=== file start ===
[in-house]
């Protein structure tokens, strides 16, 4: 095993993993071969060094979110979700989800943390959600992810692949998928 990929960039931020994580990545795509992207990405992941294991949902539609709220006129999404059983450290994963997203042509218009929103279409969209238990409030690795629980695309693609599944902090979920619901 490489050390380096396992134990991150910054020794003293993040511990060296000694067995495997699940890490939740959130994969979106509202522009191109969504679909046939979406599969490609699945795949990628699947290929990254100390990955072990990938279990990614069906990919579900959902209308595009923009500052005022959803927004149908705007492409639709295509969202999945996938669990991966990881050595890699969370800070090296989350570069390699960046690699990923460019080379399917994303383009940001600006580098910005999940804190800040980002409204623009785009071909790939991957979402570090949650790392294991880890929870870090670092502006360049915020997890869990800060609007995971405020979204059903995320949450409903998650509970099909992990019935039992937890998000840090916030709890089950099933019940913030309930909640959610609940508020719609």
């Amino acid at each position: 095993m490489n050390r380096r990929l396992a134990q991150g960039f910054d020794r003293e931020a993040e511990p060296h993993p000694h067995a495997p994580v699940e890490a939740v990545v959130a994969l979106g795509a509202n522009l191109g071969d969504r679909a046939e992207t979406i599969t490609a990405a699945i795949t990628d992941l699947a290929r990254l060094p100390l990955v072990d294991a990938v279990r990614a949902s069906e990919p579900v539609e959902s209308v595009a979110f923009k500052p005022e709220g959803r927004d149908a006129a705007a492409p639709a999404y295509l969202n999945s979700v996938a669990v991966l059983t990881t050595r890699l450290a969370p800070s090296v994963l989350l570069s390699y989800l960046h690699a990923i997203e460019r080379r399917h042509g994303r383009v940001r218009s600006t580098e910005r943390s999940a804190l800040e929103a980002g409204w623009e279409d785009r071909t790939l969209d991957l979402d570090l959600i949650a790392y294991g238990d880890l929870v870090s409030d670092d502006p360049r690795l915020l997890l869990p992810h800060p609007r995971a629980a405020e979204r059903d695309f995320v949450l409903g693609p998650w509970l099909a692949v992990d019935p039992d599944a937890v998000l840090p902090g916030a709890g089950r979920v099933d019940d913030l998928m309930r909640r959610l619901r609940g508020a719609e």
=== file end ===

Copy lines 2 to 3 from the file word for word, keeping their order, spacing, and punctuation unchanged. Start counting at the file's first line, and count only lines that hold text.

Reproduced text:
């Protein structure tokens, strides 16, 4: 095993993993071969060094979110979700989800943390959600992810692949998928 990929960039931020994580990545795509992207990405992941294991949902539609709220006129999404059983450290994963997203042509218009929103279409969209238990409030690795629980695309693609599944902090979920619901 490489050390380096396992134990991150910054020794003293993040511990060296000694067995495997699940890490939740959130994969979106509202522009191109969504679909046939979406599969490609699945795949990628699947290929990254100390990955072990990938279990990614069906990919579900959902209308595009923009500052005022959803927004149908705007492409639709295509969202999945996938669990991966990881050595890699969370800070090296989350570069390699960046690699990923460019080379399917994303383009940001600006580098910005999940804190800040980002409204623009785009071909790939991957979402570090949650790392294991880890929870870090670092502006360049915020997890869990800060609007995971405020979204059903995320949450409903998650509970099909992990019935039992937890998000840090916030709890089950099933019940913030309930909640959610609940508020719609």
């Amino acid at each position: 095993m490489n050390r380096r990929l396992a134990q991150g960039f910054d020794r003293e931020a993040e511990p060296h993993p000694h067995a495997p994580v699940e890490a939740v990545v959130a994969l979106g795509a509202n522009l191109g071969d969504r679909a046939e992207t979406i599969t490609a990405a699945i795949t990628d992941l699947a290929r990254l060094p100390l990955v072990d294991a990938v279990r990614a949902s069906e990919p579900v539609e959902s209308v595009a979110f923009k500052p005022e709220g959803r927004d149908a006129a705007a492409p639709a999404y295509l969202n999945s979700v996938a669990v991966l059983t990881t050595r890699l450290a969370p800070s090296v994963l989350l570069s390699y989800l960046h690699a990923i997203e460019r080379r399917h042509g994303r383009v940001r218009s600006t580098e910005r943390s999940a804190l800040e929103a980002g409204w623009e279409d785009r071909t790939l969209d991957l979402d570090l959600i949650a790392y294991g238990d880890l929870v870090s409030d670092d502006p360049r690795l915020l997890l869990p992810h800060p609007r995971a629980a405020e979204r059903d695309f995320v949450l409903g693609p998650w509970l099909a692949v992990d019935p039992d599944a937890v998000l840090p902090g916030a709890g089950r979920v099933d019940d913030l998928m309930r909640r959610l619901r609940g508020a719609e």